Who can partake in communion?
We believe that all baptized Christians (including baptized children or baptized visitors) are to be admitted to the Lord’s Table, so long as they are not under church discipline. To put it differently, part of “discerning the body” and partaking of the Supper in a worthy manner (1 Cor 11:27-29) is to acknowledge the broader Body of Christ and the communion we have together in Christ.
How often do you have communion?
Do you pass a plate for tithes and offerings?
Are you “family integrated”?
We are thankful for the work of organizations like National Center for Family Integrated Churches (NCFIC) and affirm their mission. We welcome and encourage whole families to participate in worship on Sundays and call parents to fulfill their biblical duties of raising their children in the nurture and admonition of the Lord. We have found over the course of years, however, that the term “family integrated” can mean different things to different people and sometimes the term can be wrongly used as a thin excuse for heavy-handed leadership in the home and a remarkable failure to honor and love the local church. We recommend this book as well as Westminster Larger Catechism 123-133 as a helpful corrective to those misusing the term.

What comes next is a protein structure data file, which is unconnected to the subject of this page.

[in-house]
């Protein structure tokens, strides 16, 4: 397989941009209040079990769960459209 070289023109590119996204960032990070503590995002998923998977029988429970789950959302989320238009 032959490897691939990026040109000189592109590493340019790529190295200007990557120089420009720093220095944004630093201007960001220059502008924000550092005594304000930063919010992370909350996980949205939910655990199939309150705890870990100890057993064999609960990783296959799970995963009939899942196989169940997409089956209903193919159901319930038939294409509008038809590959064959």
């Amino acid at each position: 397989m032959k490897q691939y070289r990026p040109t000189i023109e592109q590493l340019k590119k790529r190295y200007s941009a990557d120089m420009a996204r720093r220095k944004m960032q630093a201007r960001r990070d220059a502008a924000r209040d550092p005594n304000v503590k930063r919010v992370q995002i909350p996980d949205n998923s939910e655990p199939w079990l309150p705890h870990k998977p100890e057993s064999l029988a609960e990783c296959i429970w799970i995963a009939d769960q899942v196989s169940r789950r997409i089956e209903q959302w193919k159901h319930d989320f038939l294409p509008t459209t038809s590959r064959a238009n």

What is the Communion of Reformed Evangelical Churches?
The Communion of Reformed Evangelical Churches (CREC) is a growing body of congregations spanning much of the world, including the United States, Canada, Japan, Russia, Ukraine, Bulgaria, Central Europe and Southern Asia. The churches of the CREC uphold and embrace the historic Christian Creeds. Each congregation also affirms the evangelical tenets of Protestantism, holding to one or more confessional documents of the Reformation.
Oh, taste and see that the Lord is good!
Blessed is the man who takes refuge in Him!
Oh, fear the Lord, you his saints,
for those who fear him have no lack!
— Psalm 34:8-9
Him we proclaim, warning everyone and teaching everyone with all wisdom, that we may present everyone mature in Christ.
— Colossians 1:28
Date: Easter Sunday
Preacher: Dan Collins
Sermon Title: The Certainty of Death and the Hope of the Resurrection
Sermon Text: John 11 / 1 Corinthians 15
First Reading: Psalm 16
Second Reading: John 11:1-27
Sermon Text: Luke 9:51-56
First Reading: 1 Kings 18:20-40, 19:1
Second Reading: Luke 19:28-48
First Reading: Ezekiel 37:1-4
Second Reading: Ephesians 4:17-31
Sermon Text: Colossians 3:5-11
Speaker: Dan Collins